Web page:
Tofu is so highly esteemed in Korean culture that the menus of many Korean restaurants are based almost entirely on tofu, including some which feature only sundubu jjigae (a stew made with soft tofu) and gochujang (red chili paste).
In Malaysia, Singapore, Thailand and Indonesia, tofu or tahu is widely available and used in many Malay dishes such as sayur goreng, masak lodeh, tahu sumbat, rojak, pecal, gado-gado, lontong and some curries. The Malaysian and Singaporean Indians use tofu in their cuisine such as Indian mee goreng and rojak pasembor. The makers of tofu in these countries were originally the Chinese but tofu now is made by non-Chinese as well.
In the West: The first tofu company in the USA was established in 1878. However tofu was not well known to most Westerners before the middle of the 20th century. With increased cultural contact between the West and Asia and growing interest in vegetarianism, knowledge of tofu has become widespread. Numerous types of pre-flavored tofu can be found in many supermarket chains throughout the West.
There is a wide variety of tofu available in both Western and Eastern markets. Despite the daunting variety, tofu products can be split into two main categories: fresh tofu, which is produced directly from soy milk, and processed tofu, which is produced from fresh tofu. Tofu production also creates important side products which are often used in various cuisines.
Tofu has very little flavor or smell on its own. Consequently tofu can be prepared either in savory or sweet dishes, acting as a bland background for presenting the flavors of the other ingredients used. As a method of flavoring it is often marinated in soy sauce, chilis, sesame oil, etc.
Eastern methods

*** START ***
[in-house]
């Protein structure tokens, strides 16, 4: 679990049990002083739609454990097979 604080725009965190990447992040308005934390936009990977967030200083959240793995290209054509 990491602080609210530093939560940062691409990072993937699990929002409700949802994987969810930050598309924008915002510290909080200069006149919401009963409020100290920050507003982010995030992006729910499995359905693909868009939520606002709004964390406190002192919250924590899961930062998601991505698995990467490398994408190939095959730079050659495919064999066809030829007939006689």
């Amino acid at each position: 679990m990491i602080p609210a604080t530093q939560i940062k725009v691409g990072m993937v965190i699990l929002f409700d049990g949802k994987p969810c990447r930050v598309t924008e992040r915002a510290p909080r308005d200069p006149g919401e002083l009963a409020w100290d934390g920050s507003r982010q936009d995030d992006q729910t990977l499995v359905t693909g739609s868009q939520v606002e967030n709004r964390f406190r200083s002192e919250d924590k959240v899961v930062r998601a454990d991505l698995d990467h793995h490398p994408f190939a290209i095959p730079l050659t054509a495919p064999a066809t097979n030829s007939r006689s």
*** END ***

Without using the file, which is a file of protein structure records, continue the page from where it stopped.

In Asian cooking, tofu is eaten in myriad ways, including raw, stewed, stir-fried, in soup, cooked in sauce, or stuffed with fillings. The idea of using tofu as a meat substitute is not common in East Asia. Many Chinese tofu dishes such as jia chang dou fu and ma po dou fu include meat.
Lightly flavored
In Japan, a common lunch in the summer months is hiyayakko, silken or firm Asian tofu served with freshly grated ginger, green onions, and/or katsuobushi shavings with soy sauce. In the winter, tofu is frequently eaten as yudofu, which is simmered in a claypot with some vegetables (ex:chinese cabbage, green onion etc.) using konbudashi.
In Chinese cuisine, Douhua is served with toppings like boiled peanuts, azuki beans, cooked oatmeal, tapioca, mung beans and a syrup flavored with ginger or almond. During the summer, douhua is served with crushed ice; in the winter, it is served warm. And also, many parts of China, fresh tofu is similarly eaten with soy sauce or further flavored with katsuobushi shavings, century eggs, and sesame seed oil.
In Korean cuisine, dubu gui consists of pan fried cubes of firm tofu, seasoned with soy sauce, garlic, and other ingredients. Cubes of cold, uncooked firm tofu seasoned with soy sauce, scallions, and ginger, prepared in a manner similar to the Japanese hiyayakko, are also enjoyed. The popular bar food, or anju, called dubu kimchi, features boiled, firm tofu served in rectangular slices around the edges of a plate with pan fried, sauteed or freshly mixed kimchi in the middle.
In the Philippines, the sweet delicacy taho is made of fresh tofu with brown sugar syrup and sago. The Malaysian version of taho or douhua is called tofufa. Warm soft tofu is served in 'slices' (due to being scooped using a flat spoon from a wooden bucket) in a bowl with either pandan-flavored sugar syrup or palm sugar syrup.